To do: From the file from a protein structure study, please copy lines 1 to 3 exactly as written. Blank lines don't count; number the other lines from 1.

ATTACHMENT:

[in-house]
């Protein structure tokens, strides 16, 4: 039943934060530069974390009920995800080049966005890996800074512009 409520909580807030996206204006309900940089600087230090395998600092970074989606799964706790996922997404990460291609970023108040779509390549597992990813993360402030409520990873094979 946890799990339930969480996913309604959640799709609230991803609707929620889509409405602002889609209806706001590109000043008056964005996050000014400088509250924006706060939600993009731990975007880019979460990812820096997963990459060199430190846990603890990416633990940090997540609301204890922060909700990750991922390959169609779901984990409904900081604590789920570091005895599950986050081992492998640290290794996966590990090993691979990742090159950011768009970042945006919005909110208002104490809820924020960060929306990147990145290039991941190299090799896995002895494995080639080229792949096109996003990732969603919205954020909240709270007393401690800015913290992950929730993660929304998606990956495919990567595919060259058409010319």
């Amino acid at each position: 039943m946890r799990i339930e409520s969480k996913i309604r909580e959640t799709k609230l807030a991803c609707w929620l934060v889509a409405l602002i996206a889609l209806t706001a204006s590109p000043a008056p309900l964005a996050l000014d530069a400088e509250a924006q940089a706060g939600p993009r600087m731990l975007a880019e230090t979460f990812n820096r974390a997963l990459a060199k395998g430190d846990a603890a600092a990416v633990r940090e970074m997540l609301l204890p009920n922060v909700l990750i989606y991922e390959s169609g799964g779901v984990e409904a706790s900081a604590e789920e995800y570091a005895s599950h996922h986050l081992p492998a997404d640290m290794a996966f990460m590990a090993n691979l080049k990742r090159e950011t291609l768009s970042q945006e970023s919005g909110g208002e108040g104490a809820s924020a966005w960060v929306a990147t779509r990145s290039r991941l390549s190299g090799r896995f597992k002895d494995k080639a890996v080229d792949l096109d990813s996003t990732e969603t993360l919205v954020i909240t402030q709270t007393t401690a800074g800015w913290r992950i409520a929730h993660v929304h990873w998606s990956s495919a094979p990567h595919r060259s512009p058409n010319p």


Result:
[in-house]
């Protein structure tokens, strides 16, 4: 039943934060530069974390009920995800080049966005890996800074512009 409520909580807030996206204006309900940089600087230090395998600092970074989606799964706790996922997404990460291609970023108040779509390549597992990813993360402030409520990873094979 946890799990339930969480996913309604959640799709609230991803609707929620889509409405602002889609209806706001590109000043008056964005996050000014400088509250924006706060939600993009731990975007880019979460990812820096997963990459060199430190846990603890990416633990940090997540609301204890922060909700990750991922390959169609779901984990409904900081604590789920570091005895599950986050081992492998640290290794996966590990090993691979990742090159950011768009970042945006919005909110208002104490809820924020960060929306990147990145290039991941190299090799896995002895494995080639080229792949096109996003990732969603919205954020909240709270007393401690800015913290992950929730993660929304998606990956495919990567595919060259058409010319």
């Amino acid at each position: 039943m946890r799990i339930e409520s969480k996913i309604r909580e959640t799709k609230l807030a991803c609707w929620l934060v889509a409405l602002i996206a889609l209806t706001a204006s590109p000043a008056p309900l964005a996050l000014d530069a400088e509250a924006q940089a706060g939600p993009r600087m731990l975007a880019e230090t979460f990812n820096r974390a997963l990459a060199k395998g430190d846990a603890a600092a990416v633990r940090e970074m997540l609301l204890p009920n922060v909700l990750i989606y991922e390959s169609g799964g779901v984990e409904a706790s900081a604590e789920e995800y570091a005895s599950h996922h986050l081992p492998a997404d640290m290794a996966f990460m590990a090993n691979l080049k990742r090159e950011t291609l768009s970042q945006e970023s919005g909110g208002e108040g104490a809820s924020a966005w960060v929306a990147t779509r990145s290039r991941l390549s190299g090799r896995f597992k002895d494995k080639a890996v080229d792949l096109d990813s996003t990732e969603t993360l919205v954020i909240t402030q709270t007393t401690a800074g800015w913290r992950i409520a929730h993660v929304h990873w998606s990956s495919a094979p990567h595919r060259s512009p058409n010319p």